New “NanoSafety Consortium for Carbon” formed to address nanoscale carbon EHS issues
Carbon nanotubes and other carbon nanomaterials are now, and are expected to remain, the most commonly used nanomaterial in industrial applications. They are also used in a wide variety of consumer products and that trend is expected to continue. Early research has already raised questions, if not concerns, about the environmental, health, and safety risks of some carbon nanomaterials, such as single-and multi-walled carbon nanotubes.
Twelve (12) leading companies involved in the commercialization of carbon nanomaterials and products recently formed the NanoSafety Consortium for Carbon ("NCC") to address nanoscale carbon environmental, health, and safety issues related to the responsible commercialization of their products.
The NCC website is designed to inform the public about its activities.
NCC Purpose: To address global legal, regulatory, environmental, health, and safety (“EHS”) issues related to the responsible commercialization of its members’ nano-related products. NCC may conduct or sponsor such EHS research projects as approved by NCC's Management Committee, and may also take all steps necessary to advance NCC's positions on EHS issues related to carbon nanomaterials.
- Pursue the potential development of a mutually agreeable testing regime between NCC and US EPA for a suite of representative carbon nanomaterials to fulfill the toxicity testing requirements of any TSCA consent order applicable to NCC's members' existing carbon nanomaterials.
- As part of any overall representative testing regime, develop a mutually agreeable approach between NCC and US EPA which allows a reasonable range of modification to members’ products without requiring renewed comprehensive toxicity testing.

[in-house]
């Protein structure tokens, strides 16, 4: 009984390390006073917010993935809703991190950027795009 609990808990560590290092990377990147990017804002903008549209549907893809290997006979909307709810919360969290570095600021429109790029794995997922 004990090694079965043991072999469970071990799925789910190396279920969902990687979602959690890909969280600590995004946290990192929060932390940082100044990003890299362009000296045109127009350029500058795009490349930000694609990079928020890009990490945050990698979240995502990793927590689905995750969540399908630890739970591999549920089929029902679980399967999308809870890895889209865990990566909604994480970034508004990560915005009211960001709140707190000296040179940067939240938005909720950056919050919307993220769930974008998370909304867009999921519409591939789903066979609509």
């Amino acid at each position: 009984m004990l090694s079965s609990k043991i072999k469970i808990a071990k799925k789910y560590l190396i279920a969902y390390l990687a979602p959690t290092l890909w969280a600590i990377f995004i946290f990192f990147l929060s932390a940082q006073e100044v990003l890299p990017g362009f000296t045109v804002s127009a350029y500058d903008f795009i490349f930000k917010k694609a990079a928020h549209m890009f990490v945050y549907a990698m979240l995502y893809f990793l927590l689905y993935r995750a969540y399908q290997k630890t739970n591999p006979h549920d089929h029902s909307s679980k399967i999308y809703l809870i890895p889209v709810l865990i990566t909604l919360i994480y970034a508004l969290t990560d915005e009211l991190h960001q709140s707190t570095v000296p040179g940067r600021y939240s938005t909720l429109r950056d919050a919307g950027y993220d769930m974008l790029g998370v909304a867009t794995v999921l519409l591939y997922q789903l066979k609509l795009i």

- Provide EPA with NCC's perspective on the scope of any data-call-ins or testing rules which might be issued for carbon nanomaterials under Sections 4 or 8 of TSCA.
NCC Advisory Board
The impressive NCC Scientific Advisory Board consists of a number of well-respected scientists in the field of nanotechnology risk assessment, including Dr. Vince Castranova, Chief of the Pathology and Physiology Research Branch, NIOSH Health Effects Laboratory Division; Dr. Charles Geraci, Coordinator of the NIOSH Nanotechnology Research Center (responsible for the development of workplace guidelines, including the NIOSH document “Approaches to Safe Nanotechnology”); Dr. Bettye L. (Smith) Maddux, a U.S. Delegate on the American National Standards Institute (ANSI) US Technical Advisory Group (TAG) to the International Organization on Standardization’s (ISO) Technical Committee (TC) on Nanotechnologies 229; Jeff Morse, Managing Director of the National Nanomanufacturing Network and previously a Senior Scientist in the Center for Micro and Nano Technology at Lawrence Livermore National Laboratory; and Dr. Günter Oberdörster, Professor of Environmental Medicine at the University of Rochester and a well-known and influential nanoparticle research scientist.
Membership: Membership in NCC is open to any business entity actively pursuing the commercialization of carbon nanomaterials or products.
For non-members, a resource at the NCC site is its up-to-date In Vivo Toxicology Bibliography for Nanoscale Carbon, containing references and abstracts to relevant research from 1990 to the present.
Check it out.